We, therefore, pass to a consideration of the question whether plaintiff's injuries are accidental, arising out of and in the course of his employment. We think not. We do not question the correctness of the proposition that a willful and intentional assault may be an accident within the definition of the act. We have held again and again that when the nature of the employment is such as naturally to invite an assault, or when the employee is exposed to an assault by the character of his work, as when he is protecting or in charge of his employer's property, and the assault naturally results because of the employment, and not because of something unconnected with it, so that it is a hazard or special risk of the work, that it arises out of and in the course of the employment.
Defendant relies on cases where an employee had been assaulted by a fellow employee, a foreman or by a third party and the disabilities have been held compensable. These cases are readily distinguishable. In each was involved only the right of the employee to compensation from the employer, and not the right of the injured person to resort to his common-law action for damages against the wrongdoer. No case has been called to our attention, nor has our own research disclosed any, where it has been held that one who willfully assaults a workman while in the course of his employment, be he an employee, an employer or a stranger, when sued for the tort can successfully defend on the ground that the plaintiff and his employer are subject to the Workmen's Compensation Law, and that his sole remedy is thereunder.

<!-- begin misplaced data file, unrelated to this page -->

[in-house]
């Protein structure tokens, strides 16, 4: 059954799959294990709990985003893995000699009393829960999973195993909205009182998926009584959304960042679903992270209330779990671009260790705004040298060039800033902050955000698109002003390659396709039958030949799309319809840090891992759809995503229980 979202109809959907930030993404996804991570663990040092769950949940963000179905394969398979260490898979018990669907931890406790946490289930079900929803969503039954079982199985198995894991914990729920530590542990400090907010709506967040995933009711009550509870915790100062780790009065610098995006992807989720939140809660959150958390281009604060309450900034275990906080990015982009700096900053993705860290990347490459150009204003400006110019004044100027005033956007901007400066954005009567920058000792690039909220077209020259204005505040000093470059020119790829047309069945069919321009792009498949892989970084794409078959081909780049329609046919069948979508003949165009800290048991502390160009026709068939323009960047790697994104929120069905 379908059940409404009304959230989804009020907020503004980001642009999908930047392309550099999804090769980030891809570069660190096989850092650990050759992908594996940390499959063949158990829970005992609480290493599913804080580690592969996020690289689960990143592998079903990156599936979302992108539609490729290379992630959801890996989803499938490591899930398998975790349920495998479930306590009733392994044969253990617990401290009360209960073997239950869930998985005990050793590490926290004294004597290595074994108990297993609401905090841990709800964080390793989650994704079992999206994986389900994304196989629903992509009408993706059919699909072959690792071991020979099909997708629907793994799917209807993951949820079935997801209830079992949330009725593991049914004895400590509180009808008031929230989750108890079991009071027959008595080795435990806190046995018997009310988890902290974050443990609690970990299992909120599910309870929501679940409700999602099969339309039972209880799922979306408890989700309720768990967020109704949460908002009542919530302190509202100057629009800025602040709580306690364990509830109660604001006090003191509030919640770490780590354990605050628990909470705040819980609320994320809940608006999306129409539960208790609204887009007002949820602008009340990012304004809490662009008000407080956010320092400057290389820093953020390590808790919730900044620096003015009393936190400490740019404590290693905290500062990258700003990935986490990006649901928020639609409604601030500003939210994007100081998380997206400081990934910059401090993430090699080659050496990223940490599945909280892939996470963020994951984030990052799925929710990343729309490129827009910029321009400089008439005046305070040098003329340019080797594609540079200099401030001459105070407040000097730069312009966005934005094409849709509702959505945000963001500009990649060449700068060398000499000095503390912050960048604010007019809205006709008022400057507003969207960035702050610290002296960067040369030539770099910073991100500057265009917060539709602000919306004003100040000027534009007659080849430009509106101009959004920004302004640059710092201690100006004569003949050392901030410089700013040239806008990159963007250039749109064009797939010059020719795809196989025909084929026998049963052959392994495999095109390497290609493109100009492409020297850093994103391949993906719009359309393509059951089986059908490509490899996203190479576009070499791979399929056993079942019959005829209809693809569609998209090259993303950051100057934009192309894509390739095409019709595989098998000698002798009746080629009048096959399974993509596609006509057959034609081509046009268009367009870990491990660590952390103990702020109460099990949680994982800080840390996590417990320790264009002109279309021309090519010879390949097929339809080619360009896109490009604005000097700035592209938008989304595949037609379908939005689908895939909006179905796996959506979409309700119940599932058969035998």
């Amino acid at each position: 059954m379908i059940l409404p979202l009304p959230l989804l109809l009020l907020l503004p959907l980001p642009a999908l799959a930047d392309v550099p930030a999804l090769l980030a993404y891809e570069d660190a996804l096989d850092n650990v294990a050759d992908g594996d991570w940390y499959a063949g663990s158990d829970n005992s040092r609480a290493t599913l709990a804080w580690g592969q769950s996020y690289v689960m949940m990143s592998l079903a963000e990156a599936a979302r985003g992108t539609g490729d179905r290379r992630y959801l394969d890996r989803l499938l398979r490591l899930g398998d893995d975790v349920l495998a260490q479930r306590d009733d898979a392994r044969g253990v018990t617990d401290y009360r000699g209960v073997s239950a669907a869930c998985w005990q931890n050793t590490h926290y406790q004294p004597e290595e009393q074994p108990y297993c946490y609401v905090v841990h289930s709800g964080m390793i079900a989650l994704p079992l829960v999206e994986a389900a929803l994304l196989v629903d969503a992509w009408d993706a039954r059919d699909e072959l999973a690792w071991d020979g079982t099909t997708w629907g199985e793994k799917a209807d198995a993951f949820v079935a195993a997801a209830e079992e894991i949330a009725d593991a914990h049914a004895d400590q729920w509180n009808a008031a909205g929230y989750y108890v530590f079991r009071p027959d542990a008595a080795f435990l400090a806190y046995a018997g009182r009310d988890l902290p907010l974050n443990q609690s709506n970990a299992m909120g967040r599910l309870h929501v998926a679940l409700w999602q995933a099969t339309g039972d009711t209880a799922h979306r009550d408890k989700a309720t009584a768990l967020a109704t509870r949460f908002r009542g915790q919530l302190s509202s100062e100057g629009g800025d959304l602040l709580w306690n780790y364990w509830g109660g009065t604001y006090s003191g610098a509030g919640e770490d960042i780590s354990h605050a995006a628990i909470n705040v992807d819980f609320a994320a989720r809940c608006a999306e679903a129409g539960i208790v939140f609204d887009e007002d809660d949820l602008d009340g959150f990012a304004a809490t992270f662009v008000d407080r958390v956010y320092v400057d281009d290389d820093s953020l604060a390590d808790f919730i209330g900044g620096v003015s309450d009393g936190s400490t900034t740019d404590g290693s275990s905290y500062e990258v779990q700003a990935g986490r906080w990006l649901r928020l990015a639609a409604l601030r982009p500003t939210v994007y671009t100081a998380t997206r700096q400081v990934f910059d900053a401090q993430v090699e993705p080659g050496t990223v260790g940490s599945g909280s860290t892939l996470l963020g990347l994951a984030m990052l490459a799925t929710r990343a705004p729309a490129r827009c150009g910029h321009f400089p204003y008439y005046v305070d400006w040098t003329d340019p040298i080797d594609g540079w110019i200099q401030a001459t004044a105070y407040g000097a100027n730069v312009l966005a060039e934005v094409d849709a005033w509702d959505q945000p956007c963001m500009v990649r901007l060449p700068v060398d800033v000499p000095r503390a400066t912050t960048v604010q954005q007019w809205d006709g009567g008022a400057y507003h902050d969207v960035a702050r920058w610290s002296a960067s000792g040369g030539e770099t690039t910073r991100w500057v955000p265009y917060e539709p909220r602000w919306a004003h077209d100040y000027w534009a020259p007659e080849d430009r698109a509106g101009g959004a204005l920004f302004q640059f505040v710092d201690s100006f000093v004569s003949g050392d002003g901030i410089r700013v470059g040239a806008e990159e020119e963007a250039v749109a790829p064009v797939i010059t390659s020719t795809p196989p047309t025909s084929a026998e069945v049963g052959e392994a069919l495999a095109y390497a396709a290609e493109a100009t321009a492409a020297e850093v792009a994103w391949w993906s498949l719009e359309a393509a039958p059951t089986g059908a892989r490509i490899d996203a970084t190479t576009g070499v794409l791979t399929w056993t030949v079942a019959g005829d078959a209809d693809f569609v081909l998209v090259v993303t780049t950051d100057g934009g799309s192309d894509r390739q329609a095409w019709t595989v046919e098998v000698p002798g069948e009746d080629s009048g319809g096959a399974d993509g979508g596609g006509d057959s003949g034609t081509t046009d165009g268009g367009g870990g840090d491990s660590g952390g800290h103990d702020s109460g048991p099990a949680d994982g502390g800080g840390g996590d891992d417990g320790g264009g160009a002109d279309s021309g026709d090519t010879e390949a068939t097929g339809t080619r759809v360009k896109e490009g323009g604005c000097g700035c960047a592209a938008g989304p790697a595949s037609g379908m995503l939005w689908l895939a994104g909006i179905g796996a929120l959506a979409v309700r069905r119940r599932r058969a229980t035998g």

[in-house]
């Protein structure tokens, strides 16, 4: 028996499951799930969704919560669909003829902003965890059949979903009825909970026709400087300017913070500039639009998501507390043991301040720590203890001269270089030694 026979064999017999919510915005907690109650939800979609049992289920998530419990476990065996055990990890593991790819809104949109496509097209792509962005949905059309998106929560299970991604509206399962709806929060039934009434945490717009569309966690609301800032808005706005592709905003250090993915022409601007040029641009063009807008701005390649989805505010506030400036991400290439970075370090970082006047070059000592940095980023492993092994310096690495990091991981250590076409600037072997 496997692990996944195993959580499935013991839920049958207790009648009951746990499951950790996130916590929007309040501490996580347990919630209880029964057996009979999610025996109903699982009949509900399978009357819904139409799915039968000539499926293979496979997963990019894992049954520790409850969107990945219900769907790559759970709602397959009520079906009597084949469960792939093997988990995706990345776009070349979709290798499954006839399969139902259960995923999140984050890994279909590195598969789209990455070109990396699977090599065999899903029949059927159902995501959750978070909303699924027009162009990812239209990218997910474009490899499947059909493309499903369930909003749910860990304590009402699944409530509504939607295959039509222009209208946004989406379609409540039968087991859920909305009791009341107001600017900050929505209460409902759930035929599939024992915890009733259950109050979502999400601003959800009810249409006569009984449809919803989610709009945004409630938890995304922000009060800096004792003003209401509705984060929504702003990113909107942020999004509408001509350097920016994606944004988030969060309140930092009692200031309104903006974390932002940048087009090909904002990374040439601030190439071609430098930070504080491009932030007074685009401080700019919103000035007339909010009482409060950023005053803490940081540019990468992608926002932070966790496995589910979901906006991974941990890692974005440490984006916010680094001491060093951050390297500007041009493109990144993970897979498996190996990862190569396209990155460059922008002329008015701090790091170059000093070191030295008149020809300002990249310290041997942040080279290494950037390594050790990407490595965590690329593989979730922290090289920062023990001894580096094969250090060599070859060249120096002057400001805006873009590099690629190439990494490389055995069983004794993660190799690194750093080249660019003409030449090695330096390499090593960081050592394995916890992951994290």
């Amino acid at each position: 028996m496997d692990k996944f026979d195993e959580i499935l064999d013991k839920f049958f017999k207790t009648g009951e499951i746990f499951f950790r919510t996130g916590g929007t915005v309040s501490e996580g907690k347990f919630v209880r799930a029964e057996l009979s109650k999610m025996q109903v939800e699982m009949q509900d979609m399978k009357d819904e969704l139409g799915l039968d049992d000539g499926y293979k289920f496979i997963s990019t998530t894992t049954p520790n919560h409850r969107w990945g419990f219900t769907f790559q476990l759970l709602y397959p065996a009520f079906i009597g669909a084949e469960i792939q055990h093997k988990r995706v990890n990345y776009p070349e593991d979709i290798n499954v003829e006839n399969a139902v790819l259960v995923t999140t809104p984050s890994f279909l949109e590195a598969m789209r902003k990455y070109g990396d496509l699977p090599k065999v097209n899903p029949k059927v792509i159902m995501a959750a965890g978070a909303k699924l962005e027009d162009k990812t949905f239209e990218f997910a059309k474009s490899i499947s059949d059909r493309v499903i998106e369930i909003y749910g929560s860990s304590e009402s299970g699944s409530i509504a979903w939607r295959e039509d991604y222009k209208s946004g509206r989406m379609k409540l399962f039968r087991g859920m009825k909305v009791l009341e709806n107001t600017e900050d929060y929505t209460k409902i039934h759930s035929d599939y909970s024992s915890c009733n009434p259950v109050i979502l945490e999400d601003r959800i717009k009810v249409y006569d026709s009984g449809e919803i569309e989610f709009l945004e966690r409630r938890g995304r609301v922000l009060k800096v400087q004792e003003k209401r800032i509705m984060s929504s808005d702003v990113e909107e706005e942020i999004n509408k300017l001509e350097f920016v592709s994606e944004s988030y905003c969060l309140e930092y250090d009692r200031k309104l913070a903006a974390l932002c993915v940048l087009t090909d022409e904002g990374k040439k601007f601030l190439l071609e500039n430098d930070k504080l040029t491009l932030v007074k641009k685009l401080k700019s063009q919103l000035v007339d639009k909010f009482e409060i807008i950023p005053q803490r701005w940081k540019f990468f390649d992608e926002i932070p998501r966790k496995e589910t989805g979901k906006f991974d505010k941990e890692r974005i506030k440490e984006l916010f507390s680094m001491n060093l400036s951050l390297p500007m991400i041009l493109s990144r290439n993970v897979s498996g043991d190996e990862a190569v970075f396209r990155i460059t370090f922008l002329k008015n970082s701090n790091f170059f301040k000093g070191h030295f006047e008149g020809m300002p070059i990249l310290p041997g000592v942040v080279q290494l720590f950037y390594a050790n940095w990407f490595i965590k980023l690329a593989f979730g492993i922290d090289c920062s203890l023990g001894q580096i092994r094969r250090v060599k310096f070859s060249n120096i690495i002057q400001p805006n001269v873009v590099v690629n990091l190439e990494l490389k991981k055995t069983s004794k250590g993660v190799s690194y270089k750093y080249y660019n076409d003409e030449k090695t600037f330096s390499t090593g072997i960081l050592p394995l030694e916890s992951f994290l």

In Boek v. Wong Hing ( 180 Minn. 470; 231 N.W. 233) the Supreme Court of Minnesota held that defendant, an employer, who intentionally and maliciously assaulted and beat plaintiff, an employee, while engaged in the employment, was not entitled to a dismissal of an action for damages based on the tortious act, on the ground that plaintiff's only redress was under the Workmen's Compensation Act. In the course of its opinion the court said: "An employer who intentionally and maliciously inflicts bodily injuries on his servant should occupy no better position than would a third party not under a Compensation Act, and should not be heard to say, when sued at law for damages, either that the injury was accidental or that it arose out of the employment. By committing a felonious assault upon a servant the master wilfully severs the relation of master and servant and should be held to have left it to the election of the servant either to consider the relation still existing and seek redress through the Compensation Act or else to consider the relation terminated and seek redress under the common law. Instead of himself beating up plaintiff, had defendant hired a third party, who was not under any Workmen's Compensation Act, to do so, it would not for a moment be doubted that the third party, when sued for damages at law, could not move for a directed verdict, as was done here, on the ground that plaintiff's sole remedy was under the Compensation Act. If the mere tool or agent is liable in an action for damages, the principal should be likewise."